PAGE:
Arbor Resources Blog Updates
Local mills compete with export market - New Zealand structural log prices rose to the highest level for 25 years as local mills compete with the export market to secure supply for the domestic construction market amid strong demand from China.
The average price for structural S1 logs increased to $135 a tonne this month, from $134 a tonne last month, and marking the highest level since 1993, according to AgriHQ's monthly survey of exporters, forest owners and saw millers. The average price for New Zealand A-grade export logs hit a four-year high of US$145/JAS from US$144/JAS last month, and US$132/JAS a year ago.
In New Zealand, sawmills are competing with the export market to source logs for local construction, at a time when demand in China has stepped up after Asia's largest economy clamped down on the harvesting of its own forests and reduced tariffs on imported logs to meet demand in its local market.
"Export markets have remained an enticing avenue for log traders and there’s little to suggest this will change in the coming months," AgriHQ analyst Reece Brick said in his report. "China’s appetite for NZ logs means it’s still the price-setter for sales into other countries."
Nearly all AgriHQ survey respondents reported steady or marginally firmer pricing across structural S1 logs in the latest market survey, Brick noted.
The winter weather had slowed harvesting in some areas but had come at an opportune time as some North Island mills were experiencing softer-than-expected local demand for structural timber due to caution across the New Zealand housing sector, he said.
"Whether or not harvesting remains disrupted in the coming weeks is unlikely to make much difference to the medium-term direction of the domestic sales," Brick said. "The pull of the export market is still pushing forest owners to try and negotiate contracts at or near the export market level. This is a situation that is very unlikely to change in the next few months."
The volume of logs being taken from Chinese ports had slowed as a result of shorter working hours due to hot summer temperatures, however isn't uncommon at this time of year and coincides with slower harvesting in New Zealand, which should keep the market in balance in coming months, Brick said.
Forest products are New Zealand's third-largest commodity export group behind dairy and meat products. Trade data for May is due out Wednesday this week.
When it comes to timing, Sir Bob Jones certainly has the knack. With his widely publicised move to have a major commercial building in Wellington designed using wood for earthquake resistance, he has again affirmed his shrewdness for timing of commercial decisions. It is now catching on around New Zealand.
Just as Jones has chosen a mainly wooden structure for his office tower rebuild in the central business district of Wellington, developers up and down the country are moving quickly to capitalise on the benefits of engineered wood structures. As the engineers and architects leading the wood renaissance know, there are two key reasons why wood is soaring in popularity.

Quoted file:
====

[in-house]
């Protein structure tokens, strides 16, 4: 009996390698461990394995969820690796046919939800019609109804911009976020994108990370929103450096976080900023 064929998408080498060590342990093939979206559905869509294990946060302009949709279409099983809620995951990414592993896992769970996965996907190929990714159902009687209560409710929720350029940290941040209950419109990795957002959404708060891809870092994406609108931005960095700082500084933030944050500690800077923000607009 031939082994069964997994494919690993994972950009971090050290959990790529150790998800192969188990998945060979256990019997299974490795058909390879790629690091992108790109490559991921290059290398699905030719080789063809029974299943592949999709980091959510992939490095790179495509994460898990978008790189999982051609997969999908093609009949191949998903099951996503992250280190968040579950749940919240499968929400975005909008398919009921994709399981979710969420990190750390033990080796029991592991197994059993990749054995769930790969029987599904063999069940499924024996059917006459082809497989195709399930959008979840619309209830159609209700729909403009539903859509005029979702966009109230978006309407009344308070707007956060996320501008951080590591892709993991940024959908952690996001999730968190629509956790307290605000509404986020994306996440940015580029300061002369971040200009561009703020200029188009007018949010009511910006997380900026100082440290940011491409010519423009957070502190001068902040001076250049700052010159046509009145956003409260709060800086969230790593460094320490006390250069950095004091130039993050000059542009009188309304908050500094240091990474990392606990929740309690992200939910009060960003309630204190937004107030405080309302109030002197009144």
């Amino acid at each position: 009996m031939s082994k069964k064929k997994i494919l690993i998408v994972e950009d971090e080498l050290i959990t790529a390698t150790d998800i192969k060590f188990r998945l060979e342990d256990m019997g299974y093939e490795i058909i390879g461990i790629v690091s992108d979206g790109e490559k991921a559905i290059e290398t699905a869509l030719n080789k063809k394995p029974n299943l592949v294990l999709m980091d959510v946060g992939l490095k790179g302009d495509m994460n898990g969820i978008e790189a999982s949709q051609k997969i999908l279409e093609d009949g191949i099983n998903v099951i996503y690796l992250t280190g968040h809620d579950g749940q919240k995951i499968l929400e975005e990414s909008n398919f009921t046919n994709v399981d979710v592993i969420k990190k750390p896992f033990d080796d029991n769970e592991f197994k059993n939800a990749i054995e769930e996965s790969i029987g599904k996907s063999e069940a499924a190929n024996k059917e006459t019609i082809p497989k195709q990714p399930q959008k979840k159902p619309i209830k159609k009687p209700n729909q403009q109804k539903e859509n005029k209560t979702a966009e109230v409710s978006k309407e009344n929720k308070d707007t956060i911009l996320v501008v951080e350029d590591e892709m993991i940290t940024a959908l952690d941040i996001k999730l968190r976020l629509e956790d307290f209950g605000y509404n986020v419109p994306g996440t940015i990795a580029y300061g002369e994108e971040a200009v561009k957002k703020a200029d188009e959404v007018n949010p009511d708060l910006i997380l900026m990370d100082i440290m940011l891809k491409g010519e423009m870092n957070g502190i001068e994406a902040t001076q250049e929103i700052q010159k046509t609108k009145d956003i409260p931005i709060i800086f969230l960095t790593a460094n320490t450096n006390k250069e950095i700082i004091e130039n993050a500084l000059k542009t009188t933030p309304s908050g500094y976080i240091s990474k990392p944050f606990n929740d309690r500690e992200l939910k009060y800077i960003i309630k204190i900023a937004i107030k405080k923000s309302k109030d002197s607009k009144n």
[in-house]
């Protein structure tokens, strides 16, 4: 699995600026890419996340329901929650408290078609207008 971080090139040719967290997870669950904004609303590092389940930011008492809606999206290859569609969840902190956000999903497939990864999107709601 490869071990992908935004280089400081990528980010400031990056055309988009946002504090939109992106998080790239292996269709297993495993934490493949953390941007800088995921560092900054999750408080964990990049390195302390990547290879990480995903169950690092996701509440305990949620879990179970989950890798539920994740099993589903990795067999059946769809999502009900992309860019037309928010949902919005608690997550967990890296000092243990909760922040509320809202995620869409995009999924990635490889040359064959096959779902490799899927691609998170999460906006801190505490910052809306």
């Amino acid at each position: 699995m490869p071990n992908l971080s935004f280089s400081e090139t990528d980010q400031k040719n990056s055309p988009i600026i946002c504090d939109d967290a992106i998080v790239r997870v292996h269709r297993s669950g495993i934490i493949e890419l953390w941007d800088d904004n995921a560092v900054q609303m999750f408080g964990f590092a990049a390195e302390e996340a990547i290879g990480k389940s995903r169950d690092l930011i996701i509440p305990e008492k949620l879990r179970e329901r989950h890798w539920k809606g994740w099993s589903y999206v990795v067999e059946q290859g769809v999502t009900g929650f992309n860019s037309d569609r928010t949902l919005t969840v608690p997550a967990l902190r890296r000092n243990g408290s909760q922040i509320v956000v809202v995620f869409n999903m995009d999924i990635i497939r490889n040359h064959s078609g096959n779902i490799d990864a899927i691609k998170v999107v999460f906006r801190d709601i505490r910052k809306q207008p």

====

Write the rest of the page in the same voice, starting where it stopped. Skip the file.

First and foremost, the engineering of wood for structures has grown rapidly as technology has made it more economical to manufacture large beams and panels for commercial buildings. More and more developers are recognising the advantages of cross-laminated timber (CLT) – the new wonder product for both flooring structures as well as walls, both with excellent earthquake resistant properties.
The second major breakthrough has come with more commercial acceptance of the need for sustainable materials to be used in office towers. Leading edge research in nearby Australia has confirmed that people working in wood buildings are happier and more productive than those in traditional concrete or steel structures.
“People tell the researchers they just feel better and more energised when working in spaces enclosed in real wood,” says John Stulen, engineer and conference director for the third annual Changing Perceptions engineered wood conference.
With this rapidly growing industry-leading conference running for the third time, Stulen and his team at Innovatek say they are delighted to have a technical conference programme that’s now 100% devoted to engineered wood projects in New Zealand.
“Over the past two years, we were fortunate to hear from leading engineers and project managers from Australia and Canada. Each time our audiences have asked for more New Zealand commercial projects, so we’re delighted to showcase exactly that this year,” says Stulen. “We were overwhelmed with the response to our call for speakers this year – all local projects.”
The conference has grown since 2016 and now attracts a wide audience of architects, engineers, developers, quantity surveyors and specifiers, as well as building officials and leading specialist trades focused on commercial buildings, like electricians, plumbers, heating/ventilating/air conditioning specialists and leading practitioners.
The Changing Perceptions Conference is full one-day programme on 28 August 2018 at the Distinction Hotel in Rotorua. The event begins with an evening reception on 27 August.